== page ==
8. Roda Temples: Edifice of Spiritualism or Political Advertisement?
Jayaram Poduva
9. Methodological Crisis in the Studies of Indian Painting: The Case of the Mewar School
Shailendra Kushwaha
10. The Poetics and Politics of Citation in Jodhpur Miniatures
Debra Diamond
11. Miracles in the Park: The Design and Politics of a Contemporary Religious Space in Bangalore
Annapurna Garimella
Part III
CITING FORMALISM AND ICONOGRAPHY
12. History as Allegory: The Bhaja Narratives
Deepak Kannal
13. The ‘Subjectivist Turn’ in Indian Temple Architecture
Ajay Sinha
14. Guilds as Determinants of Style: Shamalaji Sculptures
Abha Sheth
15. Intertextuality, Authorship and the Conundrum of Interpretation in the
Sursagar Paintings of Mewar
Rita Sodha
16. Body and Transcendence: Representations of Two Contemporary
Women Artists
Shubhalakshmi Shukla
17. The ‘Madras Art Movement’ and the Lineages of Abstraction
Ashrafi Bhagat
18. The Female Body Problematized: The Paintings of T.K. Padmini
Savithri Rajeevan
Part IV
At the edge of the discipline
19. The Contours of the Androgynous Body: Deciphering the Sarnath Buddha
Image Type
Sugata Ray
20. The New Antiquity of ‘Tamil’ Temples: Constructing Identities
through Architecture
Shriya Sridharan
21. On Signature and Citizenship: Further notes on the ‘Husain Affair’
Karin Zitzewitz
22. Subalternism in the Studies of Indian Art: An Argument Concerning
Dushadh ‘Madhubani’ Paintings
Meena Singh
23. Identity, Discourse and Hybridity: An Analysis of MTV Imagery
Vellachi Ramanathan
24. Ganesa-Caturthi: Meaning and Excess in Contemporary Public Culture
Madhuvanti Anantharajan
25. Windowed Style of the Desktop Interface, Web Narrativity and
the Indian Theories of Meaning
Nandini Gandhi
Part V
INSTITUTIONAL SITES OF ‘INDIAN’ ART
26. Museums and the Making of the Indian Art Historical Canon
Kavita Singh
27. What Makes for the ‘Authentic’ Female Nude in Indian Art?
Tapati Guha-Thakurta
28. Crafting Education: Caste, Work and the Wardha Resolution of 1937
Deeptha Achar
29. Re-Membering Indian Art: Plotting Journeys through Colonial and
Postcolonial Discourses
Rahul Bhattacharya
30. National Gallery of Modern Art: Museums and the Making of National Art
Vidya Shivadas
31. Constructing A Museological Paradigm of Living Cultures: The Making of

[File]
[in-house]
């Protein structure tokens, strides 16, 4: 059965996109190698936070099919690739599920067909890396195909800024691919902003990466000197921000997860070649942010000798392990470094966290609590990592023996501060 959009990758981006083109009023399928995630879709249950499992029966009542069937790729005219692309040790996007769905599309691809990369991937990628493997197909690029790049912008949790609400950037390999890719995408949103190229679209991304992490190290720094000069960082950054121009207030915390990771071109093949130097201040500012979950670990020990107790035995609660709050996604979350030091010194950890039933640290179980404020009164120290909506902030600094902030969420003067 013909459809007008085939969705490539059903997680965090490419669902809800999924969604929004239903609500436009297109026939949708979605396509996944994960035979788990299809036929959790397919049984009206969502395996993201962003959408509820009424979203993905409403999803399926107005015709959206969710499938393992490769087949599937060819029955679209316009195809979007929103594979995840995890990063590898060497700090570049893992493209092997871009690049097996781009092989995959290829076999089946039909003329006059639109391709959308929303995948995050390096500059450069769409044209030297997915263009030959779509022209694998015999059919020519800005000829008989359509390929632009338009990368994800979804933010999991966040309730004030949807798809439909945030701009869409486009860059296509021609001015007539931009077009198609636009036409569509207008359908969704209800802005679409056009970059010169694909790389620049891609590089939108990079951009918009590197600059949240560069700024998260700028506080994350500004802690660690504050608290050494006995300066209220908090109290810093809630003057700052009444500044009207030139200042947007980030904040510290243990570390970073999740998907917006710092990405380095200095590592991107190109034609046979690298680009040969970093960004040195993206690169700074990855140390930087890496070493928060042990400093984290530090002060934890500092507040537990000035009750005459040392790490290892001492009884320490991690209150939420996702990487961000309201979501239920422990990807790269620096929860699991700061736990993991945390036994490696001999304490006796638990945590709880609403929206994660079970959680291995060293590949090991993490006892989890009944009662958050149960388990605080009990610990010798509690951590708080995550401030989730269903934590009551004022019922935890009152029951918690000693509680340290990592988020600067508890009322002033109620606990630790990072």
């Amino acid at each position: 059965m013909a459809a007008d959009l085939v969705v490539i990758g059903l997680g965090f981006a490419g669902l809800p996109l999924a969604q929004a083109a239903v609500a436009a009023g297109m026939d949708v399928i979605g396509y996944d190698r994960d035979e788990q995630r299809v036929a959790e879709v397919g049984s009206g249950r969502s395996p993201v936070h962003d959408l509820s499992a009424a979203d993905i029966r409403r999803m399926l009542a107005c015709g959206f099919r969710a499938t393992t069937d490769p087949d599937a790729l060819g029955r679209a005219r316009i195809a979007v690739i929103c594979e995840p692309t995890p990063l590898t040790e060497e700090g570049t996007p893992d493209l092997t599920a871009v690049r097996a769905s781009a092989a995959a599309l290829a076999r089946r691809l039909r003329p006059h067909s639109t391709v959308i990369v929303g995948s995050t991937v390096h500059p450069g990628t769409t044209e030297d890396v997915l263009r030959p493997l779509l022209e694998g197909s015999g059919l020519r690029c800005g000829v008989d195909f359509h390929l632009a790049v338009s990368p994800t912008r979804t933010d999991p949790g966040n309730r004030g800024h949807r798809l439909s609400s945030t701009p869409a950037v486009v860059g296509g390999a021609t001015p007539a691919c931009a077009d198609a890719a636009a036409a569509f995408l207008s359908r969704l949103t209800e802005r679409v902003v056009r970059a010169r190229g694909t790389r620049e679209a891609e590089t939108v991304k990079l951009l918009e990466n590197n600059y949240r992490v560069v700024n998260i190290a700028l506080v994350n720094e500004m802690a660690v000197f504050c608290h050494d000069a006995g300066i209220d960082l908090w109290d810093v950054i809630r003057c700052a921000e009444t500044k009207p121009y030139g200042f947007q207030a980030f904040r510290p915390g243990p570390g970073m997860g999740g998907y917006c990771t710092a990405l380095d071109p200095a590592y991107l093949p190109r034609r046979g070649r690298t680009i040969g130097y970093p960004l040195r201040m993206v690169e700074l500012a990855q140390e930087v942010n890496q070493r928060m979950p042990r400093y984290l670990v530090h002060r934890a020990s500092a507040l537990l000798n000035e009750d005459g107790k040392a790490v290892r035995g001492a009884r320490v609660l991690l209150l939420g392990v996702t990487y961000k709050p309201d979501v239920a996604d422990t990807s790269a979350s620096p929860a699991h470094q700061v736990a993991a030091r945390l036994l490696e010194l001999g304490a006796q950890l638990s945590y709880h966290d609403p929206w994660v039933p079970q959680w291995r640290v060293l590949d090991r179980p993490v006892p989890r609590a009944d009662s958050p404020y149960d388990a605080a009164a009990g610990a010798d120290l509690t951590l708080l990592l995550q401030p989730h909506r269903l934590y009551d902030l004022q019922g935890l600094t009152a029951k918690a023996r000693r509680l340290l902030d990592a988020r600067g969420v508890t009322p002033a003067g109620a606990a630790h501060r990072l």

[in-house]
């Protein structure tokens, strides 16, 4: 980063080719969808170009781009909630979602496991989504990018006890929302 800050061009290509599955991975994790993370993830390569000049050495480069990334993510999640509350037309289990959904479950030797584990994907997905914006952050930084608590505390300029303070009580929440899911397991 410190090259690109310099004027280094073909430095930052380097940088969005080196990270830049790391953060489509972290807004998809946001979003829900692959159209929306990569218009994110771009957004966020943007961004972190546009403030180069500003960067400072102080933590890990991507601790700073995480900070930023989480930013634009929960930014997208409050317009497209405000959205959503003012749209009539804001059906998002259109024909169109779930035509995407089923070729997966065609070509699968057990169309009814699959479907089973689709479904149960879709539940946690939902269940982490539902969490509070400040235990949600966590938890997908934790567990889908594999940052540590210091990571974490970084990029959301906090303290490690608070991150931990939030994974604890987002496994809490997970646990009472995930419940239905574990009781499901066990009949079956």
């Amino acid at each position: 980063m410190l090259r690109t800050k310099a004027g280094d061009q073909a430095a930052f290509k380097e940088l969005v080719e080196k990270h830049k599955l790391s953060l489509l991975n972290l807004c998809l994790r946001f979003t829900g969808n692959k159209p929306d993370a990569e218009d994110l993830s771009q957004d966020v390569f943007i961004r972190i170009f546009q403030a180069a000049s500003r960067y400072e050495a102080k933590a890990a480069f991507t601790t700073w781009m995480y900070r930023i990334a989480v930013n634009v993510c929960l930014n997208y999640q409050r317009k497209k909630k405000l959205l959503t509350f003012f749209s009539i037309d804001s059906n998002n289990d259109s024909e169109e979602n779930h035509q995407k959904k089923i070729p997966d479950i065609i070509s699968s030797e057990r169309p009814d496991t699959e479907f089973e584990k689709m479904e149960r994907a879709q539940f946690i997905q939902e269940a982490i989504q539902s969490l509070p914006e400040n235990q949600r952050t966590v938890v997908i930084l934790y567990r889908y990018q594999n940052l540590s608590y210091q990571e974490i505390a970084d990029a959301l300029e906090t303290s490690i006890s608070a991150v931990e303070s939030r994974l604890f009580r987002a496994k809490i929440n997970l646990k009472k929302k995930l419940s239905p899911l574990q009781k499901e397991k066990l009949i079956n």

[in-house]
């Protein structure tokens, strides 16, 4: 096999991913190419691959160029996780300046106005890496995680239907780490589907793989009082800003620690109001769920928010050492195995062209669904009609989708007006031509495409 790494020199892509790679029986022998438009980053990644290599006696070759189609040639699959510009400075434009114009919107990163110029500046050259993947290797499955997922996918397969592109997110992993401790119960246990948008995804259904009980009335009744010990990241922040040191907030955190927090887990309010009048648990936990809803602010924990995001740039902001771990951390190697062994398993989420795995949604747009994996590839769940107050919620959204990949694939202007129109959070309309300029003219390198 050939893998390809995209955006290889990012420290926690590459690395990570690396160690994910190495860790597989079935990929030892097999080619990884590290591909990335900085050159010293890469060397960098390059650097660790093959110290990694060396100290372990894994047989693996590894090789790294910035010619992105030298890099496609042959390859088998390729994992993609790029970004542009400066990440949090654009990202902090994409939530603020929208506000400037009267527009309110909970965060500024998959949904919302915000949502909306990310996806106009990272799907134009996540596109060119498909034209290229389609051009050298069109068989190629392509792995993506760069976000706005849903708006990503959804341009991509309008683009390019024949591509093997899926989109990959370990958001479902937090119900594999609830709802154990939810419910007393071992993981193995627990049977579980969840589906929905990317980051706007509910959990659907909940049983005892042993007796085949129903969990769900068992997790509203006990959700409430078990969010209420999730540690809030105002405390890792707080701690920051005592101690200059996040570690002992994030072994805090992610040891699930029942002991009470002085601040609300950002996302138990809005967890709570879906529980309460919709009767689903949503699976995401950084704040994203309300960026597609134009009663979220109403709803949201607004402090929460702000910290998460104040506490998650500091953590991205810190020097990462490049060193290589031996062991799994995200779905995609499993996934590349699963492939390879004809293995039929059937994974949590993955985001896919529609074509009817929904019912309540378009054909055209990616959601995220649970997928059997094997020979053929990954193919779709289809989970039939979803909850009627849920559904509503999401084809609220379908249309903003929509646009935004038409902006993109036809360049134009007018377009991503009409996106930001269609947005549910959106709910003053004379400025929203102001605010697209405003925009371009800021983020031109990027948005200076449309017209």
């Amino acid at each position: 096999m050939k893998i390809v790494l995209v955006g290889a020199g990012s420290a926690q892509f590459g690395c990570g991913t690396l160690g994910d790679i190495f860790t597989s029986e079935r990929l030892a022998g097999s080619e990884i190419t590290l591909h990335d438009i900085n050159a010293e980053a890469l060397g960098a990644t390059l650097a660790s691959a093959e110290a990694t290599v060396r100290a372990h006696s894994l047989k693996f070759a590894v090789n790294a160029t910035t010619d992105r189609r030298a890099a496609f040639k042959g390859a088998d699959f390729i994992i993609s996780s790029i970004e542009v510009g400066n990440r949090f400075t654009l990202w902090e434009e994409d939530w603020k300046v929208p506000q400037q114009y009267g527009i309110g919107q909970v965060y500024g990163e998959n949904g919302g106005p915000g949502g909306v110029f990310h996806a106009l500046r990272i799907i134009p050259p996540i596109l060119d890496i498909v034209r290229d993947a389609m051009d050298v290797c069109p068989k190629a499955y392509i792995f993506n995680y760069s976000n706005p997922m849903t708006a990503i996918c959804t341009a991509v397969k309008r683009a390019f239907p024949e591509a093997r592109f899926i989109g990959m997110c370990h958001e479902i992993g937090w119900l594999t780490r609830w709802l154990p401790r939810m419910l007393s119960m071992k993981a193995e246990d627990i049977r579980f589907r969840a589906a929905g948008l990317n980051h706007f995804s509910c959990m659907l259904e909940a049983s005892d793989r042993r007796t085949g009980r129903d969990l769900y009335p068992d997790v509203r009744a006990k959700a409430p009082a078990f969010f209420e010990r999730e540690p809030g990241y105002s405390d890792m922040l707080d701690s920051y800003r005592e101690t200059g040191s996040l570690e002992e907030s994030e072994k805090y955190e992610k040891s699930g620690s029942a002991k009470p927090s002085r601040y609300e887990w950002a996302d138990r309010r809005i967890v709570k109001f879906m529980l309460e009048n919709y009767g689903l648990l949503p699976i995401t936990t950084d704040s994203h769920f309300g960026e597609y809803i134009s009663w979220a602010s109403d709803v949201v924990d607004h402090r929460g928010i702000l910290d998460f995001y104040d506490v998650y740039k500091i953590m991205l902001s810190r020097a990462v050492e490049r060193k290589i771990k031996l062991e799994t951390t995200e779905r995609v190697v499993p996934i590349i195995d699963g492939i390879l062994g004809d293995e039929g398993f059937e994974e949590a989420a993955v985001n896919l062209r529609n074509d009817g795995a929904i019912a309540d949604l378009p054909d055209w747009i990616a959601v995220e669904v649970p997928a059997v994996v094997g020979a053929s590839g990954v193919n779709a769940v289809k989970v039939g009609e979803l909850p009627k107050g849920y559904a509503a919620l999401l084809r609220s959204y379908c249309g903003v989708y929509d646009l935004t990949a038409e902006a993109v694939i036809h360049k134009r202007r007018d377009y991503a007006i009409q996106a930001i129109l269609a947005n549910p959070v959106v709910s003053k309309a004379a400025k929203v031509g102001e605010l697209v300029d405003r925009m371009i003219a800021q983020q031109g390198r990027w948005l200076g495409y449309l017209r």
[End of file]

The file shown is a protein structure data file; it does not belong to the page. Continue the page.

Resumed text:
the South Asia Gallery at the Asian Civilizations Museum, Singapore
Gauri Parimoo Krishnan
32. The Photograph on a Rowdysheet
R Srivatsan
Plates

Meet the Author
avatar-author
Shivaji K Panikkar teaches at the Department of Art History and Aesthetics, M.S. University of Baroda. He is the author of Saptamatrka Worship and Sculpture: An Iconological Interpretation of Conflicts and Resolution in the ‘Storied’ Brahmanical Icons, Twentieth Century Indian Sculpture: Last Two Decades (ed) and the exhibition catalogue Creative Process: Tangible Realities, Concrete Myths are among his publications. He is presently engaged in writing on art developments in Madras since the 1940s.
Books of Shivaji K Panikkar
avatar-author
Parul Dave Mukherji teaches at the Department of Art History and Aesthetics, M.S. University of Baroda. She has done her doctoral dissertation at the Faculty of Oriental Studies, University of Oxford. Her publications include the translation of The Citrasutra of the Visnudharmotara Purana. Her current area of work is on visuality in early Indian art.
Books of Parul Dave Mukherji
avatar-author
Deeptha Achar teaches at the Department of English, M. S University Baroda. She has worked on representations of Africa in popular boys’ fiction of the late nineteenth century Britain for her Ph.D dissertation. Her current research interests center around education and childhood in India and she is currently engaged in a project entitled `Educational Policies and Gender: The Case of Gujarat’.
Books of Deeptha Achar